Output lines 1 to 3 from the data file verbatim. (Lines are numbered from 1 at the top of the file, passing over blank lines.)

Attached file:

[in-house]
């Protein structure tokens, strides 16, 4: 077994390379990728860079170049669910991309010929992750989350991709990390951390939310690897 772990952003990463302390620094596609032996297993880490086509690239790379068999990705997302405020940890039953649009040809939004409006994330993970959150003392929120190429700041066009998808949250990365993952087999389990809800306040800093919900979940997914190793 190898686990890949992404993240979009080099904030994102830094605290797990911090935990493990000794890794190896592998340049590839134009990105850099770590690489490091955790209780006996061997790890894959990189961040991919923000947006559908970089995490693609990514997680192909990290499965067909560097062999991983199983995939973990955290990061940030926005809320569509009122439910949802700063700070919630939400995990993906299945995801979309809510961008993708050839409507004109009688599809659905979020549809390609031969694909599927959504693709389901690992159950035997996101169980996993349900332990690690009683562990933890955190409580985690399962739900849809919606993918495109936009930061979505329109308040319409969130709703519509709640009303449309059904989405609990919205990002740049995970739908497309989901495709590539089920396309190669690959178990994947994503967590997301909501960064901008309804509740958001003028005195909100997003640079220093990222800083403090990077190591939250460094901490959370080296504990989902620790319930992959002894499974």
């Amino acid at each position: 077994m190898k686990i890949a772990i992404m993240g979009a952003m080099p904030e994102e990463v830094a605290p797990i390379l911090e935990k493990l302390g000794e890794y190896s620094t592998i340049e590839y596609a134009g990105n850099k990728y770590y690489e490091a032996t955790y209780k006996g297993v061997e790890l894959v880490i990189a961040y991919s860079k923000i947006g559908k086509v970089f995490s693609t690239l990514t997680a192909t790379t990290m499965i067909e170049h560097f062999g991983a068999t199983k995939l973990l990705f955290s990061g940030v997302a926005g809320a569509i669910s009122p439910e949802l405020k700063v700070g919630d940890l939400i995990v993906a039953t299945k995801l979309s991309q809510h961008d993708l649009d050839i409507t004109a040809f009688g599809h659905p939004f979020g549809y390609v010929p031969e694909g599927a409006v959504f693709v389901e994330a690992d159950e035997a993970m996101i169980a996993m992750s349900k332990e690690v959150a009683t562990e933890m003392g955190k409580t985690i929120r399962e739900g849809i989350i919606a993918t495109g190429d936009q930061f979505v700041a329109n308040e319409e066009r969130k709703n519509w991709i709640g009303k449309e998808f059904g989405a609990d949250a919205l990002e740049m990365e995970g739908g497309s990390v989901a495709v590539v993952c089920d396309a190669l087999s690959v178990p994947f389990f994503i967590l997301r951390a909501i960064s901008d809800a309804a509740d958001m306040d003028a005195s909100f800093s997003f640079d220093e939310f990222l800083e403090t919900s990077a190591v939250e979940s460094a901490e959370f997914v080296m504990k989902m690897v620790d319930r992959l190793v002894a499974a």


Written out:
[in-house]
């Protein structure tokens, strides 16, 4: 077994390379990728860079170049669910991309010929992750989350991709990390951390939310690897 772990952003990463302390620094596609032996297993880490086509690239790379068999990705997302405020940890039953649009040809939004409006994330993970959150003392929120190429700041066009998808949250990365993952087999389990809800306040800093919900979940997914190793 190898686990890949992404993240979009080099904030994102830094605290797990911090935990493990000794890794190896592998340049590839134009990105850099770590690489490091955790209780006996061997790890894959990189961040991919923000947006559908970089995490693609990514997680192909990290499965067909560097062999991983199983995939973990955290990061940030926005809320569509009122439910949802700063700070919630939400995990993906299945995801979309809510961008993708050839409507004109009688599809659905979020549809390609031969694909599927959504693709389901690992159950035997996101169980996993349900332990690690009683562990933890955190409580985690399962739900849809919606993918495109936009930061979505329109308040319409969130709703519509709640009303449309059904989405609990919205990002740049995970739908497309989901495709590539089920396309190669690959178990994947994503967590997301909501960064901008309804509740958001003028005195909100997003640079220093990222800083403090990077190591939250460094901490959370080296504990989902620790319930992959002894499974």
């Amino acid at each position: 077994m190898k686990i890949a772990i992404m993240g979009a952003m080099p904030e994102e990463v830094a605290p797990i390379l911090e935990k493990l302390g000794e890794y190896s620094t592998i340049e590839y596609a134009g990105n850099k990728y770590y690489e490091a032996t955790y209780k006996g297993v061997e790890l894959v880490i990189a961040y991919s860079k923000i947006g559908k086509v970089f995490s693609t690239l990514t997680a192909t790379t990290m499965i067909e170049h560097f062999g991983a068999t199983k995939l973990l990705f955290s990061g940030v997302a926005g809320a569509i669910s009122p439910e949802l405020k700063v700070g919630d940890l939400i995990v993906a039953t299945k995801l979309s991309q809510h961008d993708l649009d050839i409507t004109a040809f009688g599809h659905p939004f979020g549809y390609v010929p031969e694909g599927a409006v959504f693709v389901e994330a690992d159950e035997a993970m996101i169980a996993m992750s349900k332990e690690v959150a009683t562990e933890m003392g955190k409580t985690i929120r399962e739900g849809i989350i919606a993918t495109g190429d936009q930061f979505v700041a329109n308040e319409e066009r969130k709703n519509w991709i709640g009303k449309e998808f059904g989405a609990d949250a919205l990002e740049m990365e995970g739908g497309s990390v989901a495709v590539v993952c089920d396309a190669l087999s690959v178990p994947f389990f994503i967590l997301r951390a909501i960064s901008d809800a309804a509740d958001m306040d003028a005195s909100f800093s997003f640079d220093e939310f990222l800083e403090t919900s990077a190591v939250e979940s460094a901490e959370f997914v080296m504990k989902m690897v620790d319930r992959l190793v002894a499974a």